Summing up the last evening in Paris is like recounting all the adjectives & descriptive words/phrases I know. Admittedly the vocabulary is limited, but well, the emotions are not. So here goes.
Confused were we, with the food choices we had in Latin Quarter-quaint eateries, pricey fine-dines, cheery cafes and just so many Greek/Medit. restaurants!
Generous was the owner of Mason Gyros ( a shorwa place near the Tunisian sweet shop). He was a Sri Lankan and when he found out that we were Indians, he gave us free juice! That single act of generosity was so unexpected for us that we kept staring back in disbelief-It was just so nice to have someone be nice to you for no reason. I wasnt really planning to order anything, but then after this, just felt compelled to order something!
Delicious was the sandwich which the Generous Owner made for me. Since there was nothing veg on the menu-I asked him for the regular pita sandwich without the chicken. But then true to his name (strictly on this blog), he loaded it with feta cheese, corn and olives, besides the usual lettuce etc and then went ahead and charged me a full euro less than the actual price.
Annoyed was I, at being asked by 2 men (estimated age: early 30's or maybe late, really late 20's) whether they could occupy the table next to ours. A good deal of my annoyance came from the reluctance to relocate my bag, which at that time was sitting bang in the middle of the coveted table.
Persuasive was G- who was probably just sick of my company by that time to readily welcome some nice looking strangers. Also she was more more accepting of their logic-the only free table was next to the shorwa grill and sitting there was like happily stepping into an oven.
Thankful was I- coz if it hadn't been for G, we wont have got to meet Sofiane and Amine, the 2 friendly Algerians, who'd been staying in France since 5 years or so. Conversation started with Sofiane trying to guess my nationality- he thought I was Mediterranean! And for some strange reason, I seemed to like the fact that the brown skin and the curly locks could be attributed to another region, another culture and I dont really know why that felt liberating. Just did. In a similar way, getting to know that "Sumeida" meant brave in their language, made me feel braver & more warrior like than usual.
Quasi-Indians they turned out to be! They told us that they watched Hindi movies every Friday-sometimes the same movie every Friday! They shared anecdotes on how more and more Algerian women are wearing saris for their weddings, about how their moms cried during Hindi movies and how they feel intrinsically, the two societies were similar.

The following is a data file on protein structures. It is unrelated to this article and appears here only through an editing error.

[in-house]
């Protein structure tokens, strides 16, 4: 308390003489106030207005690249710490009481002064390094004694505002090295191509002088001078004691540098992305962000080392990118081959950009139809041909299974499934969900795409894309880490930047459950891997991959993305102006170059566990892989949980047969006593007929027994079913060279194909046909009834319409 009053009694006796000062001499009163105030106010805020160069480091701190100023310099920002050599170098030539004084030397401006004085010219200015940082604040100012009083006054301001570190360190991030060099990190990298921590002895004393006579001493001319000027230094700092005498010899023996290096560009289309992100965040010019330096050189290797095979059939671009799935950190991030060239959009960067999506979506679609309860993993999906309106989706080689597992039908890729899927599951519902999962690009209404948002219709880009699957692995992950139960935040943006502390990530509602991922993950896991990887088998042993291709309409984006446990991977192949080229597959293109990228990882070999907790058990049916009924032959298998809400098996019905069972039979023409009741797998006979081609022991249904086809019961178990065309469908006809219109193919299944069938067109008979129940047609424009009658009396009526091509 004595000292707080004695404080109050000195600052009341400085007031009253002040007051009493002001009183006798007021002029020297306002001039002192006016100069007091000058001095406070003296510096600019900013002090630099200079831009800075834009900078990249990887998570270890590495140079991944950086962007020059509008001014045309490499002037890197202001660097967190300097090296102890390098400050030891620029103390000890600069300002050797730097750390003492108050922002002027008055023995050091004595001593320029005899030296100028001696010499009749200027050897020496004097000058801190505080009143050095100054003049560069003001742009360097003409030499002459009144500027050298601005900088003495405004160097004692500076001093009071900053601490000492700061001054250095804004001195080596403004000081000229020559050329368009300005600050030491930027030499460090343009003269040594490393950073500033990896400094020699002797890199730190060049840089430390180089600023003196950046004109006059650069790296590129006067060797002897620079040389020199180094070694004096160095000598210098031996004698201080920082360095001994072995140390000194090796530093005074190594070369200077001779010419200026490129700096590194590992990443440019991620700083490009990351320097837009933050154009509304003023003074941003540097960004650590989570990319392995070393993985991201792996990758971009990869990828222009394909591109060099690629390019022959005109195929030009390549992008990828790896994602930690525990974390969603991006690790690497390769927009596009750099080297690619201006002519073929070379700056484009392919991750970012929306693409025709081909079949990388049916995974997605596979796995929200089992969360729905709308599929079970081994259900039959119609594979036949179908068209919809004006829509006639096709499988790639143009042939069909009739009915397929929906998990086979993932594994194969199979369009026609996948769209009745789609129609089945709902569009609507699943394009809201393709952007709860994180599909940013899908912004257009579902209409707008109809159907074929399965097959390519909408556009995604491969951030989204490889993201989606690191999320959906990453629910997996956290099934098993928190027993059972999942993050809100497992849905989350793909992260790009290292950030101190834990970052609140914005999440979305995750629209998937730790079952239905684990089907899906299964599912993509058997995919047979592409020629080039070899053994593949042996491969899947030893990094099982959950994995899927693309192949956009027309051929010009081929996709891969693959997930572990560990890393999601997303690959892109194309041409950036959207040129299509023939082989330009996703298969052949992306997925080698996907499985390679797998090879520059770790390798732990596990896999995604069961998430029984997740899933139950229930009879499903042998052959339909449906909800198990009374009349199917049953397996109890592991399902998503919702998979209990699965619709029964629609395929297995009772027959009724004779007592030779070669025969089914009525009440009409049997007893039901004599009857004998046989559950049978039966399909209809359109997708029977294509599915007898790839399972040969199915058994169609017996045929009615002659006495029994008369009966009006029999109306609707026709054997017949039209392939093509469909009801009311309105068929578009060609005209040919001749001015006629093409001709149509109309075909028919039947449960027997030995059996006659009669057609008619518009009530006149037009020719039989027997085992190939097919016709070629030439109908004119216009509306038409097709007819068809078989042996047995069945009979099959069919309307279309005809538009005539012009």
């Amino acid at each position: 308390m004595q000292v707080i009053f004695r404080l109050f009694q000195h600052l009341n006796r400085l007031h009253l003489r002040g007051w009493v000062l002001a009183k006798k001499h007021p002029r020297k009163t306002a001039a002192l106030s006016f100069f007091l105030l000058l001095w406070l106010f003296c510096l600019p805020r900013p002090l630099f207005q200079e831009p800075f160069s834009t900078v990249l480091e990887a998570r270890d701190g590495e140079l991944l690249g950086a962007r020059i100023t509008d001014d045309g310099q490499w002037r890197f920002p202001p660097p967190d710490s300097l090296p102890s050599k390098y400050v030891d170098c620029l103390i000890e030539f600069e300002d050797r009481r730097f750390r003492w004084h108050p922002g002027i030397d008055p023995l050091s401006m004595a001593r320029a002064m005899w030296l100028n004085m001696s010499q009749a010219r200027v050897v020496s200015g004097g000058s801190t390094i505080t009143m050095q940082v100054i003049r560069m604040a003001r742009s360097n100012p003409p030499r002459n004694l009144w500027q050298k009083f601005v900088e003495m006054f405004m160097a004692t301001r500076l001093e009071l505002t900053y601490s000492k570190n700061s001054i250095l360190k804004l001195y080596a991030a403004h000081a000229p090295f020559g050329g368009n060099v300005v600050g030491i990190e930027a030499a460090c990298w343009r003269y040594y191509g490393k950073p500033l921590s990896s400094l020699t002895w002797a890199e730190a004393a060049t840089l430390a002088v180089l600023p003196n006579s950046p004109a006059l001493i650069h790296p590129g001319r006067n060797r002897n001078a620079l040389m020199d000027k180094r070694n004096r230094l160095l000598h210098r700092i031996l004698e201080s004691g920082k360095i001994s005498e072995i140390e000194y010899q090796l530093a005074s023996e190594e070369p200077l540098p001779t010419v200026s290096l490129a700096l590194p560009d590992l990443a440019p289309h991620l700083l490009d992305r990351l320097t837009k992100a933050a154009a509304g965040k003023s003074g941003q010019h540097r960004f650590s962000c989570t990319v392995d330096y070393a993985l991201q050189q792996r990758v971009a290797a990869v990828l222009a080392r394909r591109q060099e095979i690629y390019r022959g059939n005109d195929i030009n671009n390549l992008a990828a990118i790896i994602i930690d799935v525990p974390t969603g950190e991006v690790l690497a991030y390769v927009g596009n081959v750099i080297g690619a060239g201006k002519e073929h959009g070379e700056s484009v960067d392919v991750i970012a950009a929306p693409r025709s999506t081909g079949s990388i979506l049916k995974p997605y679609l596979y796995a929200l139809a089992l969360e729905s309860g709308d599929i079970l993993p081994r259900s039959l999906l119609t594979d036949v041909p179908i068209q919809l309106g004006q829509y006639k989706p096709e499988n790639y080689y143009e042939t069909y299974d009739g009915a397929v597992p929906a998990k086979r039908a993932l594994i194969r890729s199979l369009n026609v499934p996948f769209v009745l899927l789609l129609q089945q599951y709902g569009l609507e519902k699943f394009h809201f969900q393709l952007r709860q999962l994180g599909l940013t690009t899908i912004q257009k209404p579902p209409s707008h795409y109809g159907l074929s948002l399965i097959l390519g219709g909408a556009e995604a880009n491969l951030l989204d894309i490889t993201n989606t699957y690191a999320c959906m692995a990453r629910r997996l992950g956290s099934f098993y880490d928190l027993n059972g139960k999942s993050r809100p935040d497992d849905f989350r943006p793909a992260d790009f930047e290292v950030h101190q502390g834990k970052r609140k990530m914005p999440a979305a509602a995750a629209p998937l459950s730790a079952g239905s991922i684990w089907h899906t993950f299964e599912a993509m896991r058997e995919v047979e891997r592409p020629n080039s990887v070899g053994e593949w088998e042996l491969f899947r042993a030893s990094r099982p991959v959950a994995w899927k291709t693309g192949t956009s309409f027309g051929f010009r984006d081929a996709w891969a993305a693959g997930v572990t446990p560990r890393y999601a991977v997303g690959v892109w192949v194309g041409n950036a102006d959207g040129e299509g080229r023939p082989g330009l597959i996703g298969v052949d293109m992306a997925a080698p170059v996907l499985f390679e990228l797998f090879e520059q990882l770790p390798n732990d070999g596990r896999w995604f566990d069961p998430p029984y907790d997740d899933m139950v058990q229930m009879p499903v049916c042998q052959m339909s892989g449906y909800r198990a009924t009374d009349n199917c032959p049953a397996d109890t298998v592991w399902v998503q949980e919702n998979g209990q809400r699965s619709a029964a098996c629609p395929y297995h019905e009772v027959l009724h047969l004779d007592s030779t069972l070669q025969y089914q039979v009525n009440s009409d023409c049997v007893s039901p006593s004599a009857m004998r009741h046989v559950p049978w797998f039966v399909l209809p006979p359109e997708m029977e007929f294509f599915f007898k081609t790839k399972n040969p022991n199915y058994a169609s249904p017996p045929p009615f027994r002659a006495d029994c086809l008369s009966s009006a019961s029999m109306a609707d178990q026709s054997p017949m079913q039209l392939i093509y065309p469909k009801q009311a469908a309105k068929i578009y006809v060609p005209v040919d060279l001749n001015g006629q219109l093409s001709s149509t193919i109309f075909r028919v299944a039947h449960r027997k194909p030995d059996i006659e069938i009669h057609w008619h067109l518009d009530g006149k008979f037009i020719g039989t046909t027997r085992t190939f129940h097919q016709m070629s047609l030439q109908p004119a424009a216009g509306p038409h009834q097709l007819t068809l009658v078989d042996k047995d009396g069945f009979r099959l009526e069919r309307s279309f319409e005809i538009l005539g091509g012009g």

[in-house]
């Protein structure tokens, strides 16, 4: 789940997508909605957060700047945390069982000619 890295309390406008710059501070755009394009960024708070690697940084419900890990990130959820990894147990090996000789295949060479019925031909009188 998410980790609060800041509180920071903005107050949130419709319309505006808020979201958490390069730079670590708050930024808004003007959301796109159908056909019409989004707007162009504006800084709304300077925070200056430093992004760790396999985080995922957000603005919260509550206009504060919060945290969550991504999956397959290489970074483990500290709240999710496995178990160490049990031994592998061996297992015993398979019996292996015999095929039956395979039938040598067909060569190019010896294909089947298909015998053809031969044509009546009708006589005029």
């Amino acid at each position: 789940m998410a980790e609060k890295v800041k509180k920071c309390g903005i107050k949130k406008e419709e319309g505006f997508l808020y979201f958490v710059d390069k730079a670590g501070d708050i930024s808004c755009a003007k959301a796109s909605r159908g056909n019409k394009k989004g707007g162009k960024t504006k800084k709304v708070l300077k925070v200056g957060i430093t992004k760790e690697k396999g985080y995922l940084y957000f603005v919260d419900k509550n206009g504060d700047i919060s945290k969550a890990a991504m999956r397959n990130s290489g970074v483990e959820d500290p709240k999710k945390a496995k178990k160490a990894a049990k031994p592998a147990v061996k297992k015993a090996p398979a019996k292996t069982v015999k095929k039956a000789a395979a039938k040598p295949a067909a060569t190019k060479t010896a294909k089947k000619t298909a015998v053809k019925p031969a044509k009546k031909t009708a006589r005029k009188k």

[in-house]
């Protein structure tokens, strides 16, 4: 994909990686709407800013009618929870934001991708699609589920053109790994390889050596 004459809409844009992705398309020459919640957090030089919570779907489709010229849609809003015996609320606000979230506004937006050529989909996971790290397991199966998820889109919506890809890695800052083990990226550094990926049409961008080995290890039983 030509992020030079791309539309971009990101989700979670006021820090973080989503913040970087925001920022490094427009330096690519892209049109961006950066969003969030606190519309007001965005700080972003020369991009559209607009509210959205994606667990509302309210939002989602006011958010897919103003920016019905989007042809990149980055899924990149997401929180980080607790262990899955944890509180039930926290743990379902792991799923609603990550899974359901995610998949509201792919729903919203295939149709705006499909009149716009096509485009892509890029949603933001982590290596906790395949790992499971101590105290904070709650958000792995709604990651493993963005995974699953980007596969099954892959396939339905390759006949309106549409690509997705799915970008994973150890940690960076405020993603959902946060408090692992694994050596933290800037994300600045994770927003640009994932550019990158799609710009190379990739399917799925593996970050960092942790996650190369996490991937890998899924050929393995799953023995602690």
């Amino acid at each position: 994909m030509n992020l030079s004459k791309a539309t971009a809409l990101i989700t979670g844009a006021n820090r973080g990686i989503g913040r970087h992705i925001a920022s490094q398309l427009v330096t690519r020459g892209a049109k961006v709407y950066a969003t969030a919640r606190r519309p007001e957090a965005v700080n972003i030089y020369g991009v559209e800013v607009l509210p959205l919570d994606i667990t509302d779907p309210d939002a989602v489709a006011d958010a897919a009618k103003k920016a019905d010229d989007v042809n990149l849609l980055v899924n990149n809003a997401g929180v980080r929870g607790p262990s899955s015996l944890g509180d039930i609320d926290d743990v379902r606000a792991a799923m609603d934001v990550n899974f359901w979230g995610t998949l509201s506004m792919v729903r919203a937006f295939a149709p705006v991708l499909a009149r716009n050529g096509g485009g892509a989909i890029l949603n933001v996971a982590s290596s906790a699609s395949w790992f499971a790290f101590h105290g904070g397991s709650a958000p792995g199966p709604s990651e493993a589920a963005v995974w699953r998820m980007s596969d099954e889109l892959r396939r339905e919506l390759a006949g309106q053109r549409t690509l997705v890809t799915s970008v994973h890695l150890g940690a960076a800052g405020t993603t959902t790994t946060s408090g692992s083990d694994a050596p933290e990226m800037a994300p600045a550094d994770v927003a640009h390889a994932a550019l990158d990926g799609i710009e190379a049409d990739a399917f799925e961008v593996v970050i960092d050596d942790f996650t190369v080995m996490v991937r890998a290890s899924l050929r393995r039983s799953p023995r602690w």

Lit up were their faces when I sang out the song that they referred to as "Jaane Tu" (tera mujhse hai pehle ka naata koi...). If you'd told me a year back that I'd be sitting in Paris with 2 Algerian men singing a song from a Mithun movie, I'd have laughed my guts out. Acutally I did laugh my guts out at the way those two sang away "jaane tu ya jaane na" without a clue on what it meant :) Singing forgotten Hindi songs in foreign land with absolute strangers possibly has the same uplifting effect as having karhi-chawal in foreign land.Try it.
Intense was our discussion about Algeria and the politics of that country, about Islam and how some customs just dont make sense any more (e.g. how men are not supposed to look at their brother's wife); about Hinduism and how India is so diverse; about Paris and how living in Paris could be-it's home but the sense of alienation does creep in every now and then; about their professions (Pharmacist/Biologist) and how they encounter a fair bit of racism even in their professional lives.
Gallant were they to offer to walk us to Berthilion for ice-cream and extremely suspicious was I, for even after spending about 2 hours talking to them, my defensive instincts (honed to perfection on DTC buses & sales routes) told me that strange land, strange people & late evening do not a happy prospect make. But then as the story goes...Persuasive was G and Thankful was I :)
Happy coincidence was a shut Berthilion which forced us to walk more and discover a delightful Gelato parlour which even shaped the ice-cream (sorry, gelato!) as a rose. Awesome treat for the senses.
Hilarious was Sofiane's English when he gloriously announced in the Gelato place, "I would like to invite you all". The serpent of suspicion was just about to hiss in my ear (what?? invite us to his place? invite us where? huh? huh?), when better sense prevailed and we asked him what he meant. Apparently, all he wanted to do was to treat us to ice-cream! Funny how even intentions get lost in translation.
Charming was learning how to pronouce Champs Elysees correctly and teaching them a few Hindi words like "phir milenge" , "chalo" and "achcha" in return.
Conclusive was the evidence that men will be men, always- silly putty, at most times and just so hopelessly illogical, at the others!- You'd have chuckled knowingly if you'd seen Sofiane express with his hands how "Hot" he thought Aish was. You'd have also stared incredulously if you'd heard Amine pronounce his dictum on "more children are good" and how he wanted 6 children of his own. But then if you'd have been there, you would have also sensed their warmth and goodness, their strong desire to set the record straight for their community and their daily struggle against prejudice and stereotypes.
But well. you weren't there. A good thing too-because "Two Guys, Two Girls and a whole lot of others at a shorwa place" wouldn't sound half as good. But then, you do know now, which song to sing to an Algerian to break the ice, dont you? :) Jaane tu....ya jaane na?